From the rigorously erected yet rickety wooden structure, to the immobile but ever-evolving drawing, and to the anti-gravitational mass of the lobby sculpture, the physical contradictions embodied by each of the altered materials elicit a momentary disconnect between perception and cognition. Mistaking appearance for reality, our confidence in the world around us becomes destabilized.
During the entire three-week installation period, from August 4 through August 21, the artist’s relationship with museum passersby will serve as an integral part of the exhibition. The gallery’s huge windows onto State Street render the space literally transparent, prompting Yi to engage with the psychology of curiosity and audience expectation. Although the windows naturally reveal the project’s evolution, the artist will erect a translucent veil to surround his sculptural centerpiece. By presenting the gallery as a stage to be observed from the street but obstructing the view, he heightens anticipation while thwarting gratification. Rather than a satisfying spectacle to behold, Yi’s “non-performance” teases his audience, making them aware of their outsider status. Further playing with this push and pull between concealment and exposure, anticipation and disappointment, and the informed versus the uninitiated, videographer Aaron Granat will create a series of short videos that offer an enticing glimpse into installation process. Released in periodic succession, the videos will be screened on the lobby’s State Street monitor and viewable on the museum’s website.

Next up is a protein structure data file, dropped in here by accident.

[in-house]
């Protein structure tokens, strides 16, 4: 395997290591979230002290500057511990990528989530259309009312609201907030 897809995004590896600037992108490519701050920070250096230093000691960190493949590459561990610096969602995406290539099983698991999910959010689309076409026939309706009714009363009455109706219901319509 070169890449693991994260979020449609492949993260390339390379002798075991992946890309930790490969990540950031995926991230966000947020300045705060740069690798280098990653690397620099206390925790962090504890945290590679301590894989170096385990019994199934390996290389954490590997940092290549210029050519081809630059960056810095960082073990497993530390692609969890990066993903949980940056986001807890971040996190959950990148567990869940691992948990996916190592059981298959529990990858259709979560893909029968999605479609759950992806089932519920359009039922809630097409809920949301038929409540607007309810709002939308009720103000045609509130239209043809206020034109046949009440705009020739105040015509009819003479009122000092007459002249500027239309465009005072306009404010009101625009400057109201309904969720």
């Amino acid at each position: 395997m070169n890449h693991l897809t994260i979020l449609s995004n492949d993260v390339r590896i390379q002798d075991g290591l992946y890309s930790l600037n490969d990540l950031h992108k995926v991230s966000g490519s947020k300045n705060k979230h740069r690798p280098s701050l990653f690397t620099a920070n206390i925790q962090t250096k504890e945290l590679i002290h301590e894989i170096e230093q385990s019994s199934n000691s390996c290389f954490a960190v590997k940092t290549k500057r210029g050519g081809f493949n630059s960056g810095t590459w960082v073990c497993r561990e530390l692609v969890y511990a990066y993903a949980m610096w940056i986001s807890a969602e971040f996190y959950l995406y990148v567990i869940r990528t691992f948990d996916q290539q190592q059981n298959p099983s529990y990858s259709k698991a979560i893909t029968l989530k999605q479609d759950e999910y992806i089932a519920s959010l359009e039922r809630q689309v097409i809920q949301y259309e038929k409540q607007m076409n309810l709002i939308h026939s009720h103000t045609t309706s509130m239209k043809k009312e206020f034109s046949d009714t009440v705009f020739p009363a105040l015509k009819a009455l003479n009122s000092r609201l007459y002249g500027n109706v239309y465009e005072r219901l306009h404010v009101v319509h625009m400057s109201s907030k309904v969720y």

Jason S. Yi: A Fragile Permanence demonstrates the artist’s remarkable ability to transform materials and their surrounding architecture into an enveloping perceptual experience. On a deeper level, however, the exhibition interrogates the ambiguous domain of cultural identity. Yi and his family immigrated to the United States from South Korea when he was eleven years old. Growing up in a culturally Asian household on American soil made Yi acutely aware of the complexities surrounding place and identity. The simultaneous push toward American acculturation and nostalgic pull of his Korean heritage culminates in an unresolved tension, placing Yi in space of cultural displacement or in-betweeness.
A sense of uncertainty pervades his work: fusing the synthetic with the organic, he defamilarizes both the common materials he uses and the recognizable imagery to which his installations allude. Yi’s constructed landscapes are not just conceptual plays on the visible world. As disorienting spaces full of visual contradictions, they convey the shifting inner landscape of the artist's hybrid identity.
Generous funding for Jason S. Yi: A Fragile Permanence has been provided by Perkins Coie, LLP; BioSentinel, INC.; MillerCoors; the Terry Family Foundation; Identi-Tape Inc.; a grant from the Wisconsin Arts Board with funds from the State of Wisconsin and National Endowment for the Arts; and MMoCA Volunteers.
Hours at the Madison Museum of Contemporary Art are Tuesday–Thursday (noon–5 pm); Friday (noon–8 pm); Saturday (10 am–8 pm); and Sunday (noon–5 pm). The museum is closed on Mondays.
Admission to exhibitions at the Madison Museum of Contemporary Art is free of charge. MMoCA is supported through memberships and through generous contributions and grants from individuals, corporations, agencies, and foundations. Important support is also generated through auxiliary group programs; special events; rental of the museum’s lobby, lecture hall, and rooftop garden; and sales through the Museum Store.